Both of these types have a microstructure based on atoms arranged in a cube. Ferritic steels have one additional atom at the very center of the cube, whereas austenitic steels have an additional atom on every side, like a dice with one dot on every face.
Duplex stainless steels contain a mix of both of these microstructures, which are also known as phases. Ferrite provides better strength and resistance to chloride stress cracking, while austenite is better for general and localized corrosion resistance. The combination of both in duplex grades provides the best of both worlds.
Welding and fabrication
It’s important that fabricators understand this two-phase microstructure when working with duplex grades as they will need to take action in two areas. The first of these is due to the high mechanical strength of duplex grades. Fabricators may need to apply more pressure and expect greater springback when working with sheet metal. This may just be a matter of changing machine parameters when setting up a job.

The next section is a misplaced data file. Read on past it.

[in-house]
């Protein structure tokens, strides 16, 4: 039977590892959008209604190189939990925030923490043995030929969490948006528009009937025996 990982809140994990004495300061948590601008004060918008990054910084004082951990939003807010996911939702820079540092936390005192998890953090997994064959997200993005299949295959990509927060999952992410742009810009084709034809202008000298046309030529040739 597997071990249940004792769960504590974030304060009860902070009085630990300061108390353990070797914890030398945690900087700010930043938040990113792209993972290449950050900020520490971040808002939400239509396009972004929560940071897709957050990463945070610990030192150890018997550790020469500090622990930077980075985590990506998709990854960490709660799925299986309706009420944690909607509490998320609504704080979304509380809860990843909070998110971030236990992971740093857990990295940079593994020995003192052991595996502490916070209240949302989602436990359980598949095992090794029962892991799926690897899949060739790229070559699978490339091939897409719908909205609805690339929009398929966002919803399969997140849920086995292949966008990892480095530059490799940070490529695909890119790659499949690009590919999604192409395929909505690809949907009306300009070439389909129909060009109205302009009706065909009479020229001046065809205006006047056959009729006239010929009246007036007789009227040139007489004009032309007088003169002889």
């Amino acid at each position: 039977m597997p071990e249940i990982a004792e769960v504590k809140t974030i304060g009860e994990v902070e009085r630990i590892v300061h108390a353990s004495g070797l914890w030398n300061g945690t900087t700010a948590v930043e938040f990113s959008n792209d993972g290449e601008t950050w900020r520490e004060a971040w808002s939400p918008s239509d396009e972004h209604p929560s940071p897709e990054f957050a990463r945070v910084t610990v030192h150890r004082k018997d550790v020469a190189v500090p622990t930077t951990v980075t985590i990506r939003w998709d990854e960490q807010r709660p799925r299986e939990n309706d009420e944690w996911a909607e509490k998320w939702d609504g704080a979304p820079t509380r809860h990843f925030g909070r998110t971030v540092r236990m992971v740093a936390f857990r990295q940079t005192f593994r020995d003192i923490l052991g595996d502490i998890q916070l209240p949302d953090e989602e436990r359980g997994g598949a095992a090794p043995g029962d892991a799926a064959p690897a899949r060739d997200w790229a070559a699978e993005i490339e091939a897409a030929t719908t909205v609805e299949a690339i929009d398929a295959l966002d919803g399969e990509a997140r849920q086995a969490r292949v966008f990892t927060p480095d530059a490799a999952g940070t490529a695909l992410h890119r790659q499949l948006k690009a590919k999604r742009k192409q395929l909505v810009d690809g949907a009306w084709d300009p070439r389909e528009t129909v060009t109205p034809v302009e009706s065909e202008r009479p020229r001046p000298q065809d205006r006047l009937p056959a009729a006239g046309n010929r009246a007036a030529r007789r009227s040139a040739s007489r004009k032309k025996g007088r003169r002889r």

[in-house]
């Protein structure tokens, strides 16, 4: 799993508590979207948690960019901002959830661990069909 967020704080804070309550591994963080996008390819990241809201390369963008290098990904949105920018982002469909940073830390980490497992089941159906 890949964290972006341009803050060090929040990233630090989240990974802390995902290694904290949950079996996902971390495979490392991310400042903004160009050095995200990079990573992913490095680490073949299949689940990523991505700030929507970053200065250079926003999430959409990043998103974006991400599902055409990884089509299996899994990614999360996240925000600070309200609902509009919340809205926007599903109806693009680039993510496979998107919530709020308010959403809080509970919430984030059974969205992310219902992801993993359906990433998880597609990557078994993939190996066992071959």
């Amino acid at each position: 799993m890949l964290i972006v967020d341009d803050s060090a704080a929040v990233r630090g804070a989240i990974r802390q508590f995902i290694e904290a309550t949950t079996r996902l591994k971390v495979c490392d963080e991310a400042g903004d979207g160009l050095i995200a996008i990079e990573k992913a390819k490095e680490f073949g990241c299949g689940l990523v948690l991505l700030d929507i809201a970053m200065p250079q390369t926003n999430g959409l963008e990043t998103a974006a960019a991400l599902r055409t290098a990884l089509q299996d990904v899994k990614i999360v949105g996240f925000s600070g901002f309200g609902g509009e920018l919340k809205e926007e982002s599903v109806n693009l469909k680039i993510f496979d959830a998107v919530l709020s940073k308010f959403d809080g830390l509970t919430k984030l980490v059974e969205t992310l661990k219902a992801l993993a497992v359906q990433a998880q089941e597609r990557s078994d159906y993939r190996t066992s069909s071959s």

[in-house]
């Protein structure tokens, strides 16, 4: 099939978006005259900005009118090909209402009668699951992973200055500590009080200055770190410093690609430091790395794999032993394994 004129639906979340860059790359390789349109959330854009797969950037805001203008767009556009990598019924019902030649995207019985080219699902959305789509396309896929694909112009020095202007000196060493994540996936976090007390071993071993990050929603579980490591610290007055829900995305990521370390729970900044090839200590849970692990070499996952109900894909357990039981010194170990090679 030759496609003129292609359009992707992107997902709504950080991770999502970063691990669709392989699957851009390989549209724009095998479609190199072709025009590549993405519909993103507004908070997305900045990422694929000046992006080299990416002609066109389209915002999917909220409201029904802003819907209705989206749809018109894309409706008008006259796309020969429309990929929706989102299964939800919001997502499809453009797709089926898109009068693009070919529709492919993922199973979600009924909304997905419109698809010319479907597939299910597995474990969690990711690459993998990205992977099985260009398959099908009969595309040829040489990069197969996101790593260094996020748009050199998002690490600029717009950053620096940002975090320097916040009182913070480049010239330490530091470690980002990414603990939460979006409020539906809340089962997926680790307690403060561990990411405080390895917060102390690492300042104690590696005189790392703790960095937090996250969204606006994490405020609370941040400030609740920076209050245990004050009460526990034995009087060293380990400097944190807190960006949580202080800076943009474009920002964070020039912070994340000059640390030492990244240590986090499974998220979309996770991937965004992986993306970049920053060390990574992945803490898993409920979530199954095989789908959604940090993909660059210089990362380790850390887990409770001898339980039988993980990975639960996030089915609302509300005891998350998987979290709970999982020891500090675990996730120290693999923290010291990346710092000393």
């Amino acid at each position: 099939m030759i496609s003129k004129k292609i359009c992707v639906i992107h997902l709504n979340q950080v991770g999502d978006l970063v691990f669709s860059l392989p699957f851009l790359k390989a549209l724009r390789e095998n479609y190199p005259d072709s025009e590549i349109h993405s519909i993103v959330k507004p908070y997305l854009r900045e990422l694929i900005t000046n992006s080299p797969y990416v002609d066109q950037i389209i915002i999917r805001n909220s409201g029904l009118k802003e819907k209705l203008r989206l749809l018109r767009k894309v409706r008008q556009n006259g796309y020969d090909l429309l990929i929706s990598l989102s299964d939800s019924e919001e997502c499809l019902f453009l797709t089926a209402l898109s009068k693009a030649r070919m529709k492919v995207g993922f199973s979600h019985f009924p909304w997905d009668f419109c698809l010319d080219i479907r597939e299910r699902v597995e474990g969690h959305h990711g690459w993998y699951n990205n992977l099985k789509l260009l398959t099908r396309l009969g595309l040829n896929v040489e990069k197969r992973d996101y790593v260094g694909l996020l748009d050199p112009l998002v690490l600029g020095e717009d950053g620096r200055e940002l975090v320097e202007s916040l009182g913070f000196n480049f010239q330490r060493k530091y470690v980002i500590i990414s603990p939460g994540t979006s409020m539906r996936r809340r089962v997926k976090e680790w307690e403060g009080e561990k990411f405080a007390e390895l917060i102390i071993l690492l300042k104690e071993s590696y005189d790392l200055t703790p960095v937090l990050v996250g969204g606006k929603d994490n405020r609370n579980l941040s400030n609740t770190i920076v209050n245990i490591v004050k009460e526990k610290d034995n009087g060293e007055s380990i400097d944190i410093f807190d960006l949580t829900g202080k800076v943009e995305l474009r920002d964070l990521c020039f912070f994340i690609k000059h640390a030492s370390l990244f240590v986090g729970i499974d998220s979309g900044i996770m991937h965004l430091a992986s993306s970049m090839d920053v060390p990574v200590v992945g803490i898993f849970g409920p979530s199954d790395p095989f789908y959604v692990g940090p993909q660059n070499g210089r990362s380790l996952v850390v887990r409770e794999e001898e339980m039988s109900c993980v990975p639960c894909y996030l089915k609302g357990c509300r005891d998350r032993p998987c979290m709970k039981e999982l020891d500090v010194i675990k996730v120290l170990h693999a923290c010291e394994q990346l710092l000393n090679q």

The second area to be aware of is welding. It is essential to control the heat input and use the correct filler material. This will protect the duplex microstructure and avoid significant shifts between the austenite or ferrite phases that could result in losing either strength or corrosion resistance.
Typically, the heat input should be around 0.5 to 2.5 kJ/mm, although for some duplex grades and for low-temperature applications, heat input should not be higher than 1.5 kJ/mm. Welders should also protect the duplex microstructure by leaving time for cooling between passes. Most duplex grades have a maximum interpass temperature of 150 degrees C, although it may be lower for some steels.
When it comes to filler, recommended metals tend to have higher nickel content to keep the phase balance similar to the base metal. This overcomes the possibility that rapid cooling of welds may result in areas with high ferrite levels in the heat-affected zone.
In addition to the welders, designers and consultants can also benefit by learning more about the potential of duplex grades and tools that are available. For example, Outokumpu recently updated an online tank calculator in its Stainless Steel Finder tool to provide tank sizing data based on the API 650 standard with options of metric and imperial units.